Where there's smoke there's fire, and this example lends itself to DOHA/NEHTA funding allocation behaviour of a questionable record throughout the PCEHR mad millions/billion splash!

Yes please, someone should call the Police and have an Ombudsman/Auditor investigate if what DOHA/NEHTA are doing and have done with taxpayers money is truly legitimate?

Bernard Robertson-Dunn said...

Anon said:

"Bernard, I respectfully disagree with your assertion here ....."

I'm not sure what you are disagreeing with.

Your statement 'So we see here that “changing the world” has nothing to do with Wicked Problems, as if that was the case, Radio, Television and the Internet would all then be deemed wicked problems and they are most definitely not ...' is invalid.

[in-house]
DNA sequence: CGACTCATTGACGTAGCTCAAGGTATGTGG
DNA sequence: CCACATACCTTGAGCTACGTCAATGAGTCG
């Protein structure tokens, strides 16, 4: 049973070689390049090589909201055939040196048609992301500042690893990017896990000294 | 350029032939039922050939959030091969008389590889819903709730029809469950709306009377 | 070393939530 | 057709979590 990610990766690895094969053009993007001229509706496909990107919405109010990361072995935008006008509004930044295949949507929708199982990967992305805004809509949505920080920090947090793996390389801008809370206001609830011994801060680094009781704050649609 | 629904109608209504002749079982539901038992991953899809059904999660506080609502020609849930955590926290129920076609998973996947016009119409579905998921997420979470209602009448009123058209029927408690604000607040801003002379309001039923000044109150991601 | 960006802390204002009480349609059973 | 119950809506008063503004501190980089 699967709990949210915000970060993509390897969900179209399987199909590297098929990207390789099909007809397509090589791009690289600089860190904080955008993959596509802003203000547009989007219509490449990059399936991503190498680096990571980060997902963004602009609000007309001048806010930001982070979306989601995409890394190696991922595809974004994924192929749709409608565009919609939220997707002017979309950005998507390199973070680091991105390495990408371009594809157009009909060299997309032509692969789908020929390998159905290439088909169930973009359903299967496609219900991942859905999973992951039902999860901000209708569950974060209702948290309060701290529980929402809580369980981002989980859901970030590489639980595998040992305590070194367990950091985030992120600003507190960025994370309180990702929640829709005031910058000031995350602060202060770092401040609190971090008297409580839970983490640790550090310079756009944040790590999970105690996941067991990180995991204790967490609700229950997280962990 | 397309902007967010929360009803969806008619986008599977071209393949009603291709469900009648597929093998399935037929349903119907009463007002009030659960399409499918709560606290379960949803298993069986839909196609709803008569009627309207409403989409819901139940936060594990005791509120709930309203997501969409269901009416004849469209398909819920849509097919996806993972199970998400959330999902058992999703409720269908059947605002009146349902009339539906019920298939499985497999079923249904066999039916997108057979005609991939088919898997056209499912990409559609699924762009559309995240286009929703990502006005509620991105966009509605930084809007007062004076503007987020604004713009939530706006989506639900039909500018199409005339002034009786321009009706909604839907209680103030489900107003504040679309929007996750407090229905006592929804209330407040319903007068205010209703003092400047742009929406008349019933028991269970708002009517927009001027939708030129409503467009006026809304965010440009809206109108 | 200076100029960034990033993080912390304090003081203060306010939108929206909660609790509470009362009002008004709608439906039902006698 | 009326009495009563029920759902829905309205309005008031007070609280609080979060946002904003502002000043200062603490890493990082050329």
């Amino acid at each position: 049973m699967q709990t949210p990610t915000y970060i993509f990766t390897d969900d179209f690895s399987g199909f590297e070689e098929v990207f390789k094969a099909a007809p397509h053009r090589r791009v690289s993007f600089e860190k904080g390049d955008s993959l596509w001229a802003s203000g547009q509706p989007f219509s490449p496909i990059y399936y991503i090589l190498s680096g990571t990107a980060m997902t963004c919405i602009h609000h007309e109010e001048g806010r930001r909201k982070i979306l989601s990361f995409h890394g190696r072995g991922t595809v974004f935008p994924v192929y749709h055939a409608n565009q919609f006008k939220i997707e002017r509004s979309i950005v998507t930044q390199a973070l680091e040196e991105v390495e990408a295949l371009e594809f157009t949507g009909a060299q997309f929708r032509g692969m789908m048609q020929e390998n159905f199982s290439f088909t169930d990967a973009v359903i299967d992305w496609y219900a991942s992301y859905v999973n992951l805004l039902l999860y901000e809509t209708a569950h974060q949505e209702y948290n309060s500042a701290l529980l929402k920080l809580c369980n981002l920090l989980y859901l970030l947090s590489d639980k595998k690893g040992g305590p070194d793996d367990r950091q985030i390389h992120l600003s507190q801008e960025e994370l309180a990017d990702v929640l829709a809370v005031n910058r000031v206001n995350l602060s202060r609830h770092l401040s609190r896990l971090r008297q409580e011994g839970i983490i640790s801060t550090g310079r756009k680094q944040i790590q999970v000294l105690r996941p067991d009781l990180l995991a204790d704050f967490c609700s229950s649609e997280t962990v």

I agree that Radio, Television and the internet are not wicked problems - they are solutions. However, these solutions changed the world and so changed the original problems.

In the rest of your posting we appear to be in complete agreement. I even used the "Dilemmas in a General Theory of Planning" reference in my IBM Journal of Research and Development paper - Beyond the
Zachman framework: Problem-oriented
system architecture.